If you wait until you feel ready to tackle something tough you may be waiting a long time so act now!
3. Not being prepared
Change isn’t easy – there’ll always be barriers in your path to your success sent to try you, so be prepared! Some days are harder than others but once you develop a plan for dealing with those situations you’ll feel more confident in your own abilities to keep going. Use your mental strength to keep reminding yourself you’re going to need to work hard to achieve your goals.
4. Seeing mistakes as failure.
Progression rarely happens in a straight line. Sometimes, you’ll have a blip and take one step back but it doesn’t mean you’ve gone all the way back to square one. Just because you failed to reach a goal in the past, it doesn’t mean you will fail again. Don’t let your past experiences doubt your future aspirations. Rather than thinking you’re destined for failure, learn from it, move on and get back on track.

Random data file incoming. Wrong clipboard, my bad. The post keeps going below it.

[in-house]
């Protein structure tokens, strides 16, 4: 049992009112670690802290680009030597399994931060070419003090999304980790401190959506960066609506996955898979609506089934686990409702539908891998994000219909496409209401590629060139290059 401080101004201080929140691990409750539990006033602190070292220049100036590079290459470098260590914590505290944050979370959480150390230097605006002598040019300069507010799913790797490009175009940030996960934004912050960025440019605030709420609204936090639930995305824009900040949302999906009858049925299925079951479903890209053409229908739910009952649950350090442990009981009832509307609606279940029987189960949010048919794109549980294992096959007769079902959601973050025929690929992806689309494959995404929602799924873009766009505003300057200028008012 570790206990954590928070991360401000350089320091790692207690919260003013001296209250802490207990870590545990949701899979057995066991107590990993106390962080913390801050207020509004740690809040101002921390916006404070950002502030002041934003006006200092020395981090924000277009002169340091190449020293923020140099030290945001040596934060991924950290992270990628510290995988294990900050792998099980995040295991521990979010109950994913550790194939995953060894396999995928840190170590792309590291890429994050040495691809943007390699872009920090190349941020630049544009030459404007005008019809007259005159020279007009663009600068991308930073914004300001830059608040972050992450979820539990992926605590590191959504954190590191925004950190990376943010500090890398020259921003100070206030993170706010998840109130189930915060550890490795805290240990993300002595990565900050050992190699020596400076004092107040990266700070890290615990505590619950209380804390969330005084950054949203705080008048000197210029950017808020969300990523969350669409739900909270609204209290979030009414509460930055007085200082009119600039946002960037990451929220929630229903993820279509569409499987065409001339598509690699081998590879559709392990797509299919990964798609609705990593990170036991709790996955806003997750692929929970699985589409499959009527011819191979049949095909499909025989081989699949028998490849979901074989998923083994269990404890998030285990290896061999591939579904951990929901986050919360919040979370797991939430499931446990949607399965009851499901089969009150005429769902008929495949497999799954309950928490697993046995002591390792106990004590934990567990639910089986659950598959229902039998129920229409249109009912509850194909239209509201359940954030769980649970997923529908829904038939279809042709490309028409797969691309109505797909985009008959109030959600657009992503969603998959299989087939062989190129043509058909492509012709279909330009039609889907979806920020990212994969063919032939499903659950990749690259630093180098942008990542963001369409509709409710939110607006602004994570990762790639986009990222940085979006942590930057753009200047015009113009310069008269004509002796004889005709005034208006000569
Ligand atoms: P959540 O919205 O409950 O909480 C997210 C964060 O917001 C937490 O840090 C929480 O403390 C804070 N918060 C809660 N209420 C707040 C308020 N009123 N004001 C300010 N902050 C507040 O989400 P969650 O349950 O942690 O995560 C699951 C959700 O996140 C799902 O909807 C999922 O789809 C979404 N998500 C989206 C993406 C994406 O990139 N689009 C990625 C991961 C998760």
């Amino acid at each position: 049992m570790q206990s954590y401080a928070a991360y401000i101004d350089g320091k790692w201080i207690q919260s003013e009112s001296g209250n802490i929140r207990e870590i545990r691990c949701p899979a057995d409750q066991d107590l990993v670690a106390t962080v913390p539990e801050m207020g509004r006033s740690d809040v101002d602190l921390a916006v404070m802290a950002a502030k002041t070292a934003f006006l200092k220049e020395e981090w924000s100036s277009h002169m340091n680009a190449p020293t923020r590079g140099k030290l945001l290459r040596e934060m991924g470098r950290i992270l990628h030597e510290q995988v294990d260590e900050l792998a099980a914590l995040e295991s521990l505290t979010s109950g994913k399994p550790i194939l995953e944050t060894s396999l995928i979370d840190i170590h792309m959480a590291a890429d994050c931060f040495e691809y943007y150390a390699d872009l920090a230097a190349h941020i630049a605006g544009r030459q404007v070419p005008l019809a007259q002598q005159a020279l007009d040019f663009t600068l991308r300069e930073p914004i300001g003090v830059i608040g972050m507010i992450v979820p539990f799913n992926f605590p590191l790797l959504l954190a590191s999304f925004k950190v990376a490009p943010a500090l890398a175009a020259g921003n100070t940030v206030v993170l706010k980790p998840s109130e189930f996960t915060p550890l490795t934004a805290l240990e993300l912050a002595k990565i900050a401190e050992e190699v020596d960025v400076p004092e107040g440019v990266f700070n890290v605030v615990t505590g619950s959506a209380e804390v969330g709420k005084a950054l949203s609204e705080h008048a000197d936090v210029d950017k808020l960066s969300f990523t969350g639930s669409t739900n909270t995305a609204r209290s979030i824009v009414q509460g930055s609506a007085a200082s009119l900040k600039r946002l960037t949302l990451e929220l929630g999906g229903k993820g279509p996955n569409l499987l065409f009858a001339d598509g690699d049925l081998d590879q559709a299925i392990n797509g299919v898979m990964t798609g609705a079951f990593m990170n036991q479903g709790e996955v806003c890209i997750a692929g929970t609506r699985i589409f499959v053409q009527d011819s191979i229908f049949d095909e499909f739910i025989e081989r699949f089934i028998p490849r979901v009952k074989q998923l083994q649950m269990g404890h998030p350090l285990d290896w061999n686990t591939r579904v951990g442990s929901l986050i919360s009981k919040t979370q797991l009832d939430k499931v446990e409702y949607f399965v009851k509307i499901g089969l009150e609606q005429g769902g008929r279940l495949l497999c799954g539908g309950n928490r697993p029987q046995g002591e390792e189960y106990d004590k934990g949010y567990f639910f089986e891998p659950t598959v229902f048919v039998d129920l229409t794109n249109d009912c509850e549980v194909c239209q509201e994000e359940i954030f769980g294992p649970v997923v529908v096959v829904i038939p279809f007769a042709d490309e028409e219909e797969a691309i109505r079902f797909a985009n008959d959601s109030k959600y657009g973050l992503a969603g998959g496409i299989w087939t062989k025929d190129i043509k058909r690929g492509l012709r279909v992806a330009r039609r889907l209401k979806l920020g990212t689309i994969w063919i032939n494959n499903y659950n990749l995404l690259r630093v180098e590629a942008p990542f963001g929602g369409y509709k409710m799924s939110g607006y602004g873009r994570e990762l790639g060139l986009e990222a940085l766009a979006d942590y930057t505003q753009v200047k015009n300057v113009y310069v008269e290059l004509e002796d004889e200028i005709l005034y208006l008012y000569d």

5. Not making your goal a priority.
Goals are easy to set but actually doing the work is another story as you have to decide what kind of priority you’re going to give your goal. Otherwise, all your other daily activities will take over. Whatever your plan is – write it down and put it in your diary and again STICK TO IT!
6. Giving up before you see results.
Everyone wants results to happen immediately but just because you can’t see results, doesn’t mean your efforts are wasted. You need to stick to your goals longer than you might think before you start to see and experience the changes.
7. Sabotaging your goals just before the finish line.
This one may sound strange, however, the fear of successfully reaching your goal can sometimes be a real problem. Perhaps you don’t believe you’re worthy of success? Be honest with yourself and be on the lookout for warning signs that you might be about to give up.
8. Setting your sights too high.
If you’re really excited about making positive changes, you might be tempted to set the bar too high but if you take on too much too fast, you’ll set yourself up for failure. Set some short-term achievements and celebrate each milestone along the way.
Are you prepared for the Challenge?
Once you’ve decided on your personal goal, you’ll need to be fully prepared if you’re going to achieve it so preparing in advance is vital. Having a sensible plan and being mentally prepared is what will make or break your achievements.